Corridors of Power #1

A Brief History of Broken Cricket Bats

Curated by: Ryan Blakeley, Feini Chen, ZiZhen Cheng, Gaia Giacomelli, Shu Chang Liu, Ksenia Stepanova, Xinjiang Zhuang.

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The curators with Syd Shelton (credit: Donald Smith)

Corridors of Power #1, the first in a series of exhibitions by curators on the MA Curating and Collections course at Chelsea College of Arts, displays multiple works from the Chelsea Space collection. It highlights the gallery’s ongoing relationship with and focus on popular culture and punk rock. The works displayed are from many different generations of exhibitions that Chelsea Space has created throughout its 11 year history, including its most recent exhibition on the photography of Sheila Rock – Sheila Rock: From Punk To The English Sea. The exhibited exhibition posters by Hatch Show Print, Frank Sidebottom, Mark Titchner and Mick Jones (also photographed by Syd Shelton with The Clash band member Paul Simonon on the second floor) highlight the diversity of the 66 exhibitions that Chelsea Space has produced so far.

This show was conceived in reference to the exhibition space’s unique history that resonates with the anti-establishment values that punk rock perpetuated. Once the Commandant’s headquarters, these corridors and the offices within them were re- appropriated as the offices for Margaret Thatcher’s Chancellor of the Exchequer, Sir Geoffrey Howe. It was in the now Pro Vice Chancellor’s office that Howe wrote his famous resignation speech about ‘playing with broken bats’ that would eventually lead to the end of Margaret Thatcher’s eleven year term in office.

The exhibition revolves around Howe’s statement as a fitting metaphor for the inadequate social structures that gave birth to the rebellion that punk was. This is perhaps most poignantly exhibited in Syd Shelton’s two Jubilee photographs. The two works juxtapose the celebratory nature of the Queen’s Jubilee with the anxious social reality of Great Britain at that time. The pairing of the 1977 and 2012 works brings focus to the question of how much has changed in the interim. Time and change are themes that punctuate this exhibition, and they are characteristic of punk’s evaluating, questioning nature. In Sheila Rock’s recent photograph of the punk muse Jordan (commissioned for Chelsea Space’s 66th exhibition), where the model wears an image of her younger self printed on her t-shirt, Rock brings these reflective themes to the foreground.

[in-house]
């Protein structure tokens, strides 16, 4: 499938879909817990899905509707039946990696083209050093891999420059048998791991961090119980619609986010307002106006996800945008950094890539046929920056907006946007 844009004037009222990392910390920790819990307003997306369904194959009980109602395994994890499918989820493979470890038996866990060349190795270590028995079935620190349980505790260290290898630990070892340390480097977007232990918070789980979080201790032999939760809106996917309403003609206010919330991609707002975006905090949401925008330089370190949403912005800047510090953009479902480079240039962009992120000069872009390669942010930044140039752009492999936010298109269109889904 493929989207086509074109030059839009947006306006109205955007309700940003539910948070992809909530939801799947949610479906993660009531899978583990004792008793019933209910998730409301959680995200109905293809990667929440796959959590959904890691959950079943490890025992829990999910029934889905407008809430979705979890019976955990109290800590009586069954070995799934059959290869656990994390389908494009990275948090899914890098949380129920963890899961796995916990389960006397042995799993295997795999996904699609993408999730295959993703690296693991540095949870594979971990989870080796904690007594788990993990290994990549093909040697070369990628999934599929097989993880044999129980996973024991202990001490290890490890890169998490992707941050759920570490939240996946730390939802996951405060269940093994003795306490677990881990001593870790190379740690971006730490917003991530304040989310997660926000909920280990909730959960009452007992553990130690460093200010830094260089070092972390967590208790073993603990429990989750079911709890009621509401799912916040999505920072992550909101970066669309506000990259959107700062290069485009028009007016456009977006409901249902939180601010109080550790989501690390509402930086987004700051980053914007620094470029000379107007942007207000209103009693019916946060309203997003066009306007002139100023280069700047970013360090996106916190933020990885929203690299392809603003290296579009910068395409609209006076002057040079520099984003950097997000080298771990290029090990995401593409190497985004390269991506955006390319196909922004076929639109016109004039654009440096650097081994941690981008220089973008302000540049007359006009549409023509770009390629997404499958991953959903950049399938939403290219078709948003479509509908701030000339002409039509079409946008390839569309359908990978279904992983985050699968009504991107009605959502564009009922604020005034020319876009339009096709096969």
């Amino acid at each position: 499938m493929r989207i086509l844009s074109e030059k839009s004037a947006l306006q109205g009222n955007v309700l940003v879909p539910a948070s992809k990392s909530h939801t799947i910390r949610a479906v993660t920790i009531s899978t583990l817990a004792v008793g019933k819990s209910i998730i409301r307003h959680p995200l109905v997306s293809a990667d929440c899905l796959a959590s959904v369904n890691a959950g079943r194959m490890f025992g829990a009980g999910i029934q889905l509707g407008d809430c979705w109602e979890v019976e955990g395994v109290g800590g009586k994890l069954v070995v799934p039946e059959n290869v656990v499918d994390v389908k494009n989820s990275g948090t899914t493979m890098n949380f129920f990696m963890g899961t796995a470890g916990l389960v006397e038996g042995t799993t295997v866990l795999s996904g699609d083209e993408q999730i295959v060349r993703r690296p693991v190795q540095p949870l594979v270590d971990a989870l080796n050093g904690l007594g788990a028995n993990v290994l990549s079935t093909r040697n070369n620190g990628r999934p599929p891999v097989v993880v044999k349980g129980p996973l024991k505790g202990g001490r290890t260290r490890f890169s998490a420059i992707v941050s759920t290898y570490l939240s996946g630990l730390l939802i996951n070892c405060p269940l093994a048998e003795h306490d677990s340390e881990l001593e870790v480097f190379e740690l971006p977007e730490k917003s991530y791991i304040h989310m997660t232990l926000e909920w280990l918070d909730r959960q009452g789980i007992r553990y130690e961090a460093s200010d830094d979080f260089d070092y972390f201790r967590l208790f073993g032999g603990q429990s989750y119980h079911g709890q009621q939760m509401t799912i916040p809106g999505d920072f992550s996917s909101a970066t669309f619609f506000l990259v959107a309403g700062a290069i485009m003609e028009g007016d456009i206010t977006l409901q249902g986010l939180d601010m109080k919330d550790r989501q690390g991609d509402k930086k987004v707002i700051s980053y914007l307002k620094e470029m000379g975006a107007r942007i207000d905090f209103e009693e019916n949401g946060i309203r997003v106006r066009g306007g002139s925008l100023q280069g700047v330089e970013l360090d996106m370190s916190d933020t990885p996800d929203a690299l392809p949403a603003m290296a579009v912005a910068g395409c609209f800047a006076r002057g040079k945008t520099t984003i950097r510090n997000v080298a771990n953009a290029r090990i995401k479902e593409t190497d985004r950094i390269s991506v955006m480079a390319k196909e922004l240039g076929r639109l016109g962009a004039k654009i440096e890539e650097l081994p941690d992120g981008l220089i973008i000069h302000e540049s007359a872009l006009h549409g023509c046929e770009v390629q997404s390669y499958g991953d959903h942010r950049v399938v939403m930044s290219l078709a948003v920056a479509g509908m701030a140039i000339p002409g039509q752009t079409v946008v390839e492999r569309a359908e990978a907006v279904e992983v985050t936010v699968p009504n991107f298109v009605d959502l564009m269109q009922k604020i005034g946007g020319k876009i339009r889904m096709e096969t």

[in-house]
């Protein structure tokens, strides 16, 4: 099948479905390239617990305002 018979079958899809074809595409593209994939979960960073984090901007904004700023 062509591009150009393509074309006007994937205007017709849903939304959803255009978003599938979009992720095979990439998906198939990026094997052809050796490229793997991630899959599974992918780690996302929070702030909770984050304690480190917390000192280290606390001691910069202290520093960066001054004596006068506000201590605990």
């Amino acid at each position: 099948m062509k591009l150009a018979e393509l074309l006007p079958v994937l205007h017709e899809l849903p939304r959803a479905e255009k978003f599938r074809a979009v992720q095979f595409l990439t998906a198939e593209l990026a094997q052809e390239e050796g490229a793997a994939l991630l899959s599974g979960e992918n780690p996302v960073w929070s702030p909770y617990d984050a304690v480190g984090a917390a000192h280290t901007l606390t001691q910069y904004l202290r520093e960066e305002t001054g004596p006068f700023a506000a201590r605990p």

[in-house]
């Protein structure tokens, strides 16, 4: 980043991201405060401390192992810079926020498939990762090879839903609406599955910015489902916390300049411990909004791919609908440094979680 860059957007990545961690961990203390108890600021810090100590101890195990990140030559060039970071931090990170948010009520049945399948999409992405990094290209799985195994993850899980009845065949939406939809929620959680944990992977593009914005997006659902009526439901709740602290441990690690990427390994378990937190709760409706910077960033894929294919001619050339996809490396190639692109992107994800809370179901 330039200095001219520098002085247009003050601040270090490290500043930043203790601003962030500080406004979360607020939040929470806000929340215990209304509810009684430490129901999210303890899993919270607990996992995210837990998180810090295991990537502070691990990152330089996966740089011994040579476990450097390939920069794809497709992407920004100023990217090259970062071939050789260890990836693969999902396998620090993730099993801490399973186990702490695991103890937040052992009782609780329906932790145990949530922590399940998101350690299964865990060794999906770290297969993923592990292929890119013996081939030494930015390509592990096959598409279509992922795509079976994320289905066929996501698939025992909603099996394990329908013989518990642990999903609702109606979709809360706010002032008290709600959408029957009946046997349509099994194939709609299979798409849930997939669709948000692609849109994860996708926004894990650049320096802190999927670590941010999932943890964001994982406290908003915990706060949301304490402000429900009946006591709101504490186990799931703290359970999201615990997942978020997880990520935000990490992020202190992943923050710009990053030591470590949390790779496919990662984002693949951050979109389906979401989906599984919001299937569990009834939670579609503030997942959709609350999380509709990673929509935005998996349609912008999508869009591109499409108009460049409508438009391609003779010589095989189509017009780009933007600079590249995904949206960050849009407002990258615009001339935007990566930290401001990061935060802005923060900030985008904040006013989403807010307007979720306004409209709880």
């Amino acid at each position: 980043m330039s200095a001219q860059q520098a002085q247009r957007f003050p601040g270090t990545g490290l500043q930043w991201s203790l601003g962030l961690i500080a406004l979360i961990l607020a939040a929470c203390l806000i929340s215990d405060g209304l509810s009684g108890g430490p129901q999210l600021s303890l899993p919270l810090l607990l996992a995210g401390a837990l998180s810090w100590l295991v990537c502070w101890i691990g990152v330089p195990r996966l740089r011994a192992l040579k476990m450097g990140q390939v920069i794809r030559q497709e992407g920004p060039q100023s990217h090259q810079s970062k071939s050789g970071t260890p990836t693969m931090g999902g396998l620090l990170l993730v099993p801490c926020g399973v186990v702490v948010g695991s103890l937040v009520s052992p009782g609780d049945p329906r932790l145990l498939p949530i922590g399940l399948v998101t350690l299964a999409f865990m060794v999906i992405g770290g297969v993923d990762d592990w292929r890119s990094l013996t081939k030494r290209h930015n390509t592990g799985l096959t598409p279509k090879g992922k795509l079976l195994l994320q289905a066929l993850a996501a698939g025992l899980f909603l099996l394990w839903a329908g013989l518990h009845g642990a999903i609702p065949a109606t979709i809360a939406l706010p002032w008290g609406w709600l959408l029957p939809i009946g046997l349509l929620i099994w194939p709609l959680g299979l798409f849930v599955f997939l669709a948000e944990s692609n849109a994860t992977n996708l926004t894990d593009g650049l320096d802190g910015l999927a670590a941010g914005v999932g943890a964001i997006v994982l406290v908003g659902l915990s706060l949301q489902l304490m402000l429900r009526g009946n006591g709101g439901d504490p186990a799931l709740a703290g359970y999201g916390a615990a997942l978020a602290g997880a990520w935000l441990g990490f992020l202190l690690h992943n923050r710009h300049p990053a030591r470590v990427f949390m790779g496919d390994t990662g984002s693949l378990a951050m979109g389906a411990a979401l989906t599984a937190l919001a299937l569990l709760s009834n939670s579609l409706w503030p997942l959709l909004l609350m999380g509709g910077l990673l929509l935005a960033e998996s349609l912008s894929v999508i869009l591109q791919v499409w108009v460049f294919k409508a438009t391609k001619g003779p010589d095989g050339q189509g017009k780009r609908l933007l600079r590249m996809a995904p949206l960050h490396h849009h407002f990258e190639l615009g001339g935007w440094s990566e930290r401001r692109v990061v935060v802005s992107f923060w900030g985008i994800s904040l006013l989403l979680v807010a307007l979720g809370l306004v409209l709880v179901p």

When the buildings of Chelsea College of Arts were home to Millbank Penitentiary they were the staging point from which prisoners were sent to Australia. Syd Shelton’s Redfern, therefore, holds a special relevance to its surroundings and their role within the context of British colonialism. The work also reflects the feelings of despondent isolationism felt amongst the marginalised within British society. These play a key role in understanding punk aspirations. It is a theme that Barney Bubbles’ work Frogs, Sprouts, Clogs and Krauts playfully meditates on within the context of Britain’s intercontinental relationships. The multiple cross references between Gilbert & George’s Hope Fear Life and Peter Blake’s work referencing their quotation of Flannagan and Allen’s song Underneath The Arches, which is about homeless men who would sleep underneath railway arches during the great depression, also respond to aspirations of the isolated and outcast.

A Brief History of Broken Cricket Bats pays tribute to the enduring relevance of punk rock values in popular culture and maintains that these are still valuable agents for contemporary political debate.

The curatorial team would like to thank Donald Smith for providing art objects from his personal collection and Mike Iveson for his support during the installation.

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